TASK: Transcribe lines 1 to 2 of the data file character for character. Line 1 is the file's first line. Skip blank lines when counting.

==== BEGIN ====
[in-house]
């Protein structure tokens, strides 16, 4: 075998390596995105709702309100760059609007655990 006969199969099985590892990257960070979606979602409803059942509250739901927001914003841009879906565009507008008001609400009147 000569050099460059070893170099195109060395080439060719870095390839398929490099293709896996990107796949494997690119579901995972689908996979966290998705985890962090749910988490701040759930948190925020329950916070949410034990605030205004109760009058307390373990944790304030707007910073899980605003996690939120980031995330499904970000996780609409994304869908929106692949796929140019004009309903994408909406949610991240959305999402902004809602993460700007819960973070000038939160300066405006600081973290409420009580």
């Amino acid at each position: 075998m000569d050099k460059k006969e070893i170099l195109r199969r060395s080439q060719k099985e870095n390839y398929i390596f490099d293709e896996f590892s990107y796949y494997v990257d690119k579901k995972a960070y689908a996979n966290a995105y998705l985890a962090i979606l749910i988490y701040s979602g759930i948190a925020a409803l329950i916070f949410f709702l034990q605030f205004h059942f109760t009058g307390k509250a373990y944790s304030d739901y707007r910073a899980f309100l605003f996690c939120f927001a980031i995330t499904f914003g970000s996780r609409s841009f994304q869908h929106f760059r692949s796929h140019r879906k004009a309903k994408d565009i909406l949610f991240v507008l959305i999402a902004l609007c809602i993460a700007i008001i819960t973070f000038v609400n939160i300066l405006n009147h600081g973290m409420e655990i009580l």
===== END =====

[in-house]
């Protein structure tokens, strides 16, 4: 075998390596995105709702309100760059609007655990 006969199969099985590892990257960070979606979602409803059942509250739901927001914003841009879906565009507008008001609400009147 000569050099460059070893170099195109060395080439060719870095390839398929490099293709896996990107796949494997690119579901995972689908996979966290998705985890962090749910988490701040759930948190925020329950916070949410034990605030205004109760009058307390373990944790304030707007910073899980605003996690939120980031995330499904970000996780609409994304869908929106692949796929140019004009309903994408909406949610991240959305999402902004809602993460700007819960973070000038939160300066405006600081973290409420009580």